Defense Secretary Jim Mattis last month objected to using military force to protect border agents on the southwest border, a knowledgeable current U.S. official and a former Defense Department official told The Daily Beast.
But Mattis didn’t object on principle. When the Department of Homeland Security requested the so-called force protection mission from the Pentagon, Mattis declined because he thought he lacked the authority to do so, the current official said.
Mattis’ objection, as of late October, was the genesis of a highly controversial White House memorandum issued late Tuesday explicitly authorizing the potential use of lethal force against the unarmed civilians of the migrant caravan.
DHS wouldn’t take no for an answer, The Daily Beast has learned. Homeland Security went above Mattis’ head in order to get Donald Trump’s chief of staff to secure for them the potentially lethal military force for which immigration hardliners in the administration had clamored.
As first reported by Military Times on Wednesday, the White House has expanded the authorities permitted to the military for a border deployment widely panned as a pre-midterm election stunt. Among those authorities is “a show or use of force (including lethal force, where necessary),” Military Times quoted the memo, should Customs and Border Patrol personnel come under serious threat from an unarmed group of men, women and children.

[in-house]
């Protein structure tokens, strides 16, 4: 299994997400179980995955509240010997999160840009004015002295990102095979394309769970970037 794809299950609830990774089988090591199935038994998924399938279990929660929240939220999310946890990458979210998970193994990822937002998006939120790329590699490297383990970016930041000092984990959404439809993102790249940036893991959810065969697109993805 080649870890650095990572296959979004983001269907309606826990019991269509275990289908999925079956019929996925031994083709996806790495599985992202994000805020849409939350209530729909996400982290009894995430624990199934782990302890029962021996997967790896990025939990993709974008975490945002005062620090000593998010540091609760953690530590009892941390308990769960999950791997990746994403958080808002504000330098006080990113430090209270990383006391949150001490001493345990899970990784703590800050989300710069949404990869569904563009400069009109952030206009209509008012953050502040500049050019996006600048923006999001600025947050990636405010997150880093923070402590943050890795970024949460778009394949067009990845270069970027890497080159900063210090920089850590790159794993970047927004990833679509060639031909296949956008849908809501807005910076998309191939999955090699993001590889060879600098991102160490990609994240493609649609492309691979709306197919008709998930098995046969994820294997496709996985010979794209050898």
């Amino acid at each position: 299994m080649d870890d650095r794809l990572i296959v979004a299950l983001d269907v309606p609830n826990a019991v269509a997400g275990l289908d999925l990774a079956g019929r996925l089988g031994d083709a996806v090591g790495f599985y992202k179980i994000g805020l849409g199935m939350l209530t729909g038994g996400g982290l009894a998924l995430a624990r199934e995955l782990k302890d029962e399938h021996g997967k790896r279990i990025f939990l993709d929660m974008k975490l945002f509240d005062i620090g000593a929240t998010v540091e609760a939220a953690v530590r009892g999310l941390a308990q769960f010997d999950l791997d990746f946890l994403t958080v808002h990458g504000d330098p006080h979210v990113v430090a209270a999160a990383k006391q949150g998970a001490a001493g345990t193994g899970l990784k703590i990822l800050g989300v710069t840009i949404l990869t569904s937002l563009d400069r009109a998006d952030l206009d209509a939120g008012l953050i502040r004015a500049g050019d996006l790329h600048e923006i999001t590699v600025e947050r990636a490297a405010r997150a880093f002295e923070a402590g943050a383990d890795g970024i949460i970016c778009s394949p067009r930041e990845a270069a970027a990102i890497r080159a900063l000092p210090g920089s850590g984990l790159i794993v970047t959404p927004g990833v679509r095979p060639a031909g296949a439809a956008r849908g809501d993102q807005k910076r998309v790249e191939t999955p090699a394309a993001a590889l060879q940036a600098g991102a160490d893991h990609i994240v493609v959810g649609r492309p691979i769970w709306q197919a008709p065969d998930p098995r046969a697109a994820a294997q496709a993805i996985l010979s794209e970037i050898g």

Unusually, Military Times reported, the memo bore the signature not of President Trump, but his chief of staff, John Kelly, a retired Marine general and former secretary of Homeland Security. Kelly is not in the military chain of command. The White House has yet to release Kelly’s one-and-a-half page memo, but Newsweek published it late Wednesday.
Similar new authorities include “crowd control, temporary detention, and cursory search.” At the Pentagon on Wednesday, Mattis told reporters that he was not envisioning military detention lasting longer than the “minutes” it would take to subdue a hostile individual, restrain them, and then turn them over to civilian authorities to be taken into custody.
There are no credible reports that members of the migrant caravan seek to harm any American, civilian or military. The migrants themselves have come under sporadic attack in Mexico—prompting police protection, rather than violent reprisal, as The Daily Beast reported on Tuesday.
But the new White House authorization comes weeks after Trump mused that troops would be justified in opening fire on migrants who threw rocks, a potential crime, though he later walked back the comment. In Mexico, the migrants themselves have had rocks thrown at them.
Last month, Mattis approved a plan to deploy what has now become 5,900 active-duty soldiers to the southern border, alongside 2,100 National Guard forces, in support of CBP. A key official pushing for the military deployment was national security adviser John Bolton, initially sidelining Mattis, DHS Secretary Kirstjen Nielsen, and Kelly.
The Daily Beast reported at the time that Mattis did not sign off on everything DHS at the time wanted, including military aid for CBP detentions. The knowledgeable U.S. official tells The Daily Beast that the major thing Mattis objected to was the request for troops to provide what the military calls “force protection” for CBP personnel. (In other words, coming to CBP’s defense if they’re attacked.)